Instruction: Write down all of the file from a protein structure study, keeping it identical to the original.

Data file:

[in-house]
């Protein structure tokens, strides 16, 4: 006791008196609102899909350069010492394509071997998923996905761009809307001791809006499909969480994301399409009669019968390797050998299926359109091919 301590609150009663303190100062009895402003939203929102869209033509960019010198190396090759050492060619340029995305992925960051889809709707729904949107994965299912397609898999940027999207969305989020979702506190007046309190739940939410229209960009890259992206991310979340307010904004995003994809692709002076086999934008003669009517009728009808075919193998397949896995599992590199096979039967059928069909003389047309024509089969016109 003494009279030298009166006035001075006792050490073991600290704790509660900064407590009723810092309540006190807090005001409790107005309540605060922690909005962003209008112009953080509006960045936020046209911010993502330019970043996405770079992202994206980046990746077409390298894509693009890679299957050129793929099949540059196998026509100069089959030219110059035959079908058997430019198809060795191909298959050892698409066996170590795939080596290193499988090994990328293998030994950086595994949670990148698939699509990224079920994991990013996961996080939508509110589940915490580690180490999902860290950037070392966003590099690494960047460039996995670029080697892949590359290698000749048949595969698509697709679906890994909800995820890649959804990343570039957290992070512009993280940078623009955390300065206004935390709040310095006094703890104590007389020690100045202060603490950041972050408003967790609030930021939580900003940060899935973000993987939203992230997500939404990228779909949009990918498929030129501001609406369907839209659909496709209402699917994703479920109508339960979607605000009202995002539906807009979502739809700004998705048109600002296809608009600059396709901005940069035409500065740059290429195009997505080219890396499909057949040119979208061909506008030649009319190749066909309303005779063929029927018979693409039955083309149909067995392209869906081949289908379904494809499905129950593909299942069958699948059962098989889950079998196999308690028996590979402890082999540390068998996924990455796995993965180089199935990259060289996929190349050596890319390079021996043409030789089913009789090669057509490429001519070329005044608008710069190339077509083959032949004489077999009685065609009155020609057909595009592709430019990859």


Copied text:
[in-house]
């Protein structure tokens, strides 16, 4: 006791008196609102899909350069010492394509071997998923996905761009809307001791809006499909969480994301399409009669019968390797050998299926359109091919 301590609150009663303190100062009895402003939203929102869209033509960019010198190396090759050492060619340029995305992925960051889809709707729904949107994965299912397609898999940027999207969305989020979702506190007046309190739940939410229209960009890259992206991310979340307010904004995003994809692709002076086999934008003669009517009728009808075919193998397949896995599992590199096979039967059928069909003389047309024509089969016109 003494009279030298009166006035001075006792050490073991600290704790509660900064407590009723810092309540006190807090005001409790107005309540605060922690909005962003209008112009953080509006960045936020046209911010993502330019970043996405770079992202994206980046990746077409390298894509693009890679299957050129793929099949540059196998026509100069089959030219110059035959079908058997430019198809060795191909298959050892698409066996170590795939080596290193499988090994990328293998030994950086595994949670990148698939699509990224079920994991990013996961996080939508509110589940915490580690180490999902860290950037070392966003590099690494960047460039996995670029080697892949590359290698000749048949595969698509697709679906890994909800995820890649959804990343570039957290992070512009993280940078623009955390300065206004935390709040310095006094703890104590007389020690100045202060603490950041972050408003967790609030930021939580900003940060899935973000993987939203992230997500939404990228779909949009990918498929030129501001609406369907839209659909496709209402699917994703479920109508339960979607605000009202995002539906807009979502739809700004998705048109600002296809608009600059396709901005940069035409500065740059290429195009997505080219890396499909057949040119979208061909506008030649009319190749066909309303005779063929029927018979693409039955083309149909067995392209869906081949289908379904494809499905129950593909299942069958699948059962098989889950079998196999308690028996590979402890082999540390068998996924990455796995993965180089199935990259060289996929190349050596890319390079021996043409030789089913009789090669057509490429001519070329005044608008710069190339077509083959032949004489077999009685065609009155020609057909595009592709430019990859």